July 12, 2007

SPORTS OF THE TIMES; A Long Walk for Those Who Responded to 9/11



If you're a Giants football fan, you remember George Martin. As a defensive end and tricaptain of the 1986 Giants along with Harry Carson and Phil Simms in their Super Bowl XXI victory, Martin tackled Broncos quarterback John Elway in the end zone for a safety. Over his 14 seasons, his six touchdowns (three on interception returns) set a National Football League record for a defensive lineman. Coach Bill Parcells considered him a pillar of locker room leadership.

And on Martin's way to and from the practice field outside Giants Stadium, he couldn't help but see and marvel at the twin towers of the World Trade Center across the Hudson River.

On the evening of Sept. 10, 2001, Martin, returning from a business trip, was on a jetliner about to land at Newark Airport when the woman sitting next to him mentioned that she was visiting the New York area for the first time.

''See the twin towers over there,'' Martin told her, pointing toward the New York skyline. ''Be sure you go down to Lower Manhattan to see them up close.''

The next morning, when Martin turned on the television in his Ringwood, N.J., home, he saw smoke belching from one tower. Moments later he saw a jetliner crash into the other tower. One by one, he saw each tower collapse. Soon he, his wife, Dianne, and their four children -- Teresa, George II, Benjamin and Aaron -- learned that two 23-year-old neighbors, Christian DeSimone and Tyler Ugolyn, had died in the terrorist attack.

''They were two of God's special angelic kids,'' Martin said Monday at a Giants football camp for youngsters in Wayne, N.J.

Martin, 54, has not forgotten them or those who responded to the attack: the firefighters, the police, everybody who rushed there. Through his Journey for 9/11, he hopes to raise $10 million to care for first responders who develop illnesses related to the attack and its aftermath. He plans to walk more than 3,000 miles across the nation, from the New York side of the George Washington Bridge to New Jersey, down to Washington, south to Interstate 40, then west, eventually leading to the Golden Gate Bridge in San Francisco.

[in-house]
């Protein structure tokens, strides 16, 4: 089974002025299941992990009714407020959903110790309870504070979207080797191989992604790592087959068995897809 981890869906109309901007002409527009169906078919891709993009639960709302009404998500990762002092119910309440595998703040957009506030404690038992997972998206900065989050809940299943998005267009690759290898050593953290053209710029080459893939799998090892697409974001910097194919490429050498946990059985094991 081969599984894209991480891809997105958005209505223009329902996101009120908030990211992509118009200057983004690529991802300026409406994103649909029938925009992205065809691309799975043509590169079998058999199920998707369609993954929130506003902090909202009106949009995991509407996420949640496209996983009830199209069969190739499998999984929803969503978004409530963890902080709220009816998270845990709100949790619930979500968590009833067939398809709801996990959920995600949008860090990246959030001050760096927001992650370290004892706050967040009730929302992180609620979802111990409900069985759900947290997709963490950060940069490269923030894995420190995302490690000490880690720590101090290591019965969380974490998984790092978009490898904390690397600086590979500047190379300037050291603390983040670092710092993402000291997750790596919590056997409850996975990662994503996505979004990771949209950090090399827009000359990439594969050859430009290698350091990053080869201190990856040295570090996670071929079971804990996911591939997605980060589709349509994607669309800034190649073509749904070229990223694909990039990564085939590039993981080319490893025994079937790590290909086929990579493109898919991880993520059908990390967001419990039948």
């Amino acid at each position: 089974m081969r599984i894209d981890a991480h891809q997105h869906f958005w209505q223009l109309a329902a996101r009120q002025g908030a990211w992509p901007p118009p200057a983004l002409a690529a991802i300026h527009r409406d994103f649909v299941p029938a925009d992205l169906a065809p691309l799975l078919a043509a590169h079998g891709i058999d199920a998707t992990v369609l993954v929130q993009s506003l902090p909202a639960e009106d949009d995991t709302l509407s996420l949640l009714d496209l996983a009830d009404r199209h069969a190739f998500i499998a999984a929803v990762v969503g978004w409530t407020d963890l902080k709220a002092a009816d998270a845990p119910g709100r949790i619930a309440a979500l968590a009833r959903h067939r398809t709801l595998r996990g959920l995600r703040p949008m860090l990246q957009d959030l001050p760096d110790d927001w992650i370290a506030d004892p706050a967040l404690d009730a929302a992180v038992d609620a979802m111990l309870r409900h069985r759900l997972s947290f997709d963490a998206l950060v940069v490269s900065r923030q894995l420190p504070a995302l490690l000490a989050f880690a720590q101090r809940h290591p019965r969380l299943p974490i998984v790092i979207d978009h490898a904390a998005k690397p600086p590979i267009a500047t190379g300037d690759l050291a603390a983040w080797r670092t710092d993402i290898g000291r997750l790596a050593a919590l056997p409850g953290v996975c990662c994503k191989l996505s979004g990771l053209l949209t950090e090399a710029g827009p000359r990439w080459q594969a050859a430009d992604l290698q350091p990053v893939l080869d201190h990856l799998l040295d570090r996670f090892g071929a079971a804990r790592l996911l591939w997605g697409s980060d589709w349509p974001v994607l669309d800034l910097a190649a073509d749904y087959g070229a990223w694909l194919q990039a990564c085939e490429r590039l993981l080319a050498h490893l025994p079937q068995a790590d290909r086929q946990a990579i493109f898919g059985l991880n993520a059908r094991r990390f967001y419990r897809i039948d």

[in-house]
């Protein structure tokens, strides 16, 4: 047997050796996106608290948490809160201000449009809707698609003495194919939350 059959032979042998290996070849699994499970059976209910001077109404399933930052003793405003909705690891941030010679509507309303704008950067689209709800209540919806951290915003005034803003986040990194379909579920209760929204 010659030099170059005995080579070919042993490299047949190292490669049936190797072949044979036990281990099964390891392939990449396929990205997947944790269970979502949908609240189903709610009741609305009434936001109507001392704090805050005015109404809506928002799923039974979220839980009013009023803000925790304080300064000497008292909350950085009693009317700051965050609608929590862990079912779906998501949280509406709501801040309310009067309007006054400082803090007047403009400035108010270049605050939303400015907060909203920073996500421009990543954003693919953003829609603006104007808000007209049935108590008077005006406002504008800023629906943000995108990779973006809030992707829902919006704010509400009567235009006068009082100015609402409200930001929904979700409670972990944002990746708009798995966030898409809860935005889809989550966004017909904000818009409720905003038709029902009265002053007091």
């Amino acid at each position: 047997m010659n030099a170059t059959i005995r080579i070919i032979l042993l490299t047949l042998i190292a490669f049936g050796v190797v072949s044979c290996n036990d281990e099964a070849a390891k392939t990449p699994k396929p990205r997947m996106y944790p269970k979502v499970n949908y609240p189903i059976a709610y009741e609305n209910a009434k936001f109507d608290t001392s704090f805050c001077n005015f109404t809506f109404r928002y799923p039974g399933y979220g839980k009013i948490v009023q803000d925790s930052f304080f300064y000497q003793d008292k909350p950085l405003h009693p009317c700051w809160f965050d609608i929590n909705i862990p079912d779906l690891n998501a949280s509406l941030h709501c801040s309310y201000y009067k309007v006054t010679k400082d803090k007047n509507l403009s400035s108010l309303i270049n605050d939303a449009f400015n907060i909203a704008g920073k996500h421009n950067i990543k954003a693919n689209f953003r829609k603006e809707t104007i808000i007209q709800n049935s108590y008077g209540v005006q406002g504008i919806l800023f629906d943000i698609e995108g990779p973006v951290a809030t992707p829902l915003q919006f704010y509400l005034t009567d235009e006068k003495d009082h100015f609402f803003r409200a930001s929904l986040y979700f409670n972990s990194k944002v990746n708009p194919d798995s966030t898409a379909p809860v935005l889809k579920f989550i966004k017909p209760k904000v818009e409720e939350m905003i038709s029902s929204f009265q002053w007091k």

''All those respondents unselfishly put themselves in harm's way, and they've been forgotten,'' he said. ''People like to call football players heroes, but we're not heroes, we just play football. The last thing I want to do is open old wounds, but these unquestioned true heroes have been forgotten. It's like what John F. Kennedy said when somebody asked why somebody should do something and he said, 'Why not?' Why shouldn't we do something for the respondents?''

Martin, the sports marketing director for AXA Equitable for the past decade, has been granted a paid leave of absence for his journey.

''I'll walk every mile; no walking a few miles and jumping in a car,'' he said. ''I start Sept. 15, the day before the Giants' home opener. I've been training for a 50-miles-a-day clip -- up early and walk 12 1/2 miles before breakfast, do 12 1/2 more before lunch, another 12 1/2 and a short rest in the afternoon, then a final 12 1/2 before dinner and bed. It should take three and a half to four months. I know I can do it.''

Martin won't be alone, of course. With a budget of $150,000 for the trip, he'll be accompanied by a police escort and a support staff. His corporate sponsors include Hackensack University Medical Center, North Shore-Long Island Jewish Health Systems, Fairleigh Dickinson University, United Parcel Service, Bear Stearns, Nike, TanaSeybert, Make-A-Wish Foundation, Keyspan Energy, Hunter Douglas, the Giants, the N.F.L. and the N.F.L. Players Association.

''I was lucky,'' he said. ''As a football player, I never had any broken bones, never had surgery. I don't have an artificial knee or hip. I'm the antithesis of all these former N.F.L. players who have had problems, but they shouldn't be blaming Gene Upshaw and the players association. We all went into the N.F.L. knowing the average career was only about five years. We all went in with our eyes open.''

Martin's eyes have always been more open than those of most pro football players. At Armijo High School in Fairfield, Calif., he was the student body president. At the University of Oregon, he was an art-education major before the Giants drafted him in the 11th round.

''When I was at Oregon, I always admired Steve Prefontaine,'' Martin said, referring to the world-class distance runner who died in 1975. ''You'd see Steve running everywhere all over the campus, not just in track meets. It was as if he had a personal affair with nature. I won't be running, but when I'm walking across the country, I'll be thinking of him.''

And when George Martin is making his way across the nation, he'll also be thinking of all those 9/11 responders whom he's walking for.

                                 Copyright 2007 The New York Times Company